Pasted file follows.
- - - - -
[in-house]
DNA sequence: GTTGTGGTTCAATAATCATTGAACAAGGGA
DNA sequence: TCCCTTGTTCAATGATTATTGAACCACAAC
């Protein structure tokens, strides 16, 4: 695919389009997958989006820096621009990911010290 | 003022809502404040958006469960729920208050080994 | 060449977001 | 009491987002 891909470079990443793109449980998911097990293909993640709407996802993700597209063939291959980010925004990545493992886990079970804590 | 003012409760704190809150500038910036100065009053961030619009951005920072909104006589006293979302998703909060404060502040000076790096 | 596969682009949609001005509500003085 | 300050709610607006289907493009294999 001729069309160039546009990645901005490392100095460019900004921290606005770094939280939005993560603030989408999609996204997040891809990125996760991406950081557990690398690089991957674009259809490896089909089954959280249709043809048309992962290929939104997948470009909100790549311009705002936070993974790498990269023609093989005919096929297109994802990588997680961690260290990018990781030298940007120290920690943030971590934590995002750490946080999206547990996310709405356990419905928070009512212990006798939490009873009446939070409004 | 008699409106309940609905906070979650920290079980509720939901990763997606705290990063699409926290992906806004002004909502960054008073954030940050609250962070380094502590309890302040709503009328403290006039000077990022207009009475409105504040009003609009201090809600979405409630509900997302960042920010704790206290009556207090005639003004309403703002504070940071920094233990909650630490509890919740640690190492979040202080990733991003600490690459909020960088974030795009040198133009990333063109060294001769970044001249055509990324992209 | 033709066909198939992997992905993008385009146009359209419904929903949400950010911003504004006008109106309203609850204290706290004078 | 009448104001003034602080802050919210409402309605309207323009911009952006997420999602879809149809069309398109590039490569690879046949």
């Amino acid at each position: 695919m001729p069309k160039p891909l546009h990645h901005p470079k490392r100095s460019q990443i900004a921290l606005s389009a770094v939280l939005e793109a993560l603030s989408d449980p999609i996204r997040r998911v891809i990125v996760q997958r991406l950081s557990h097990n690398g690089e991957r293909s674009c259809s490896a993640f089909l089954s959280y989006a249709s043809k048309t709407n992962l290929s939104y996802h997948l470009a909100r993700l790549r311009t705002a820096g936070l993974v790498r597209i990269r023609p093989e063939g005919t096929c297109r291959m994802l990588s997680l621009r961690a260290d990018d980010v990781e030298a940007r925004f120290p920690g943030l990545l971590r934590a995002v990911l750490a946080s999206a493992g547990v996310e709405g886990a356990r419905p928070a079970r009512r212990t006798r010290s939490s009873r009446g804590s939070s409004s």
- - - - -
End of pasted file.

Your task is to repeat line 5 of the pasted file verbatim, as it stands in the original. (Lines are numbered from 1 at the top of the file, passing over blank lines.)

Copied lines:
């Amino acid at each position: 695919m001729p069309k160039p891909l546009h990645h901005p470079k490392r100095s460019q990443i900004a921290l606005s389009a770094v939280l939005e793109a993560l603030s989408d449980p999609i996204r997040r998911v891809i990125v996760q997958r991406l950081s557990h097990n690398g690089e991957r293909s674009c259809s490896a993640f089909l089954s959280y989006a249709s043809k048309t709407n992962l290929s939104y996802h997948l470009a909100r993700l790549r311009t705002a820096g936070l993974v790498r597209i990269r023609p093989e063939g005919t096929c297109r291959m994802l990588s997680l621009r961690a260290d990018d980010v990781e030298a940007r925004f120290p920690g943030l990545l971590r934590a995002v990911l750490a946080s999206a493992g547990v996310e709405g886990a356990r419905p928070a079970r009512r212990t006798r010290s939490s009873r009446g804590s939070s409004s």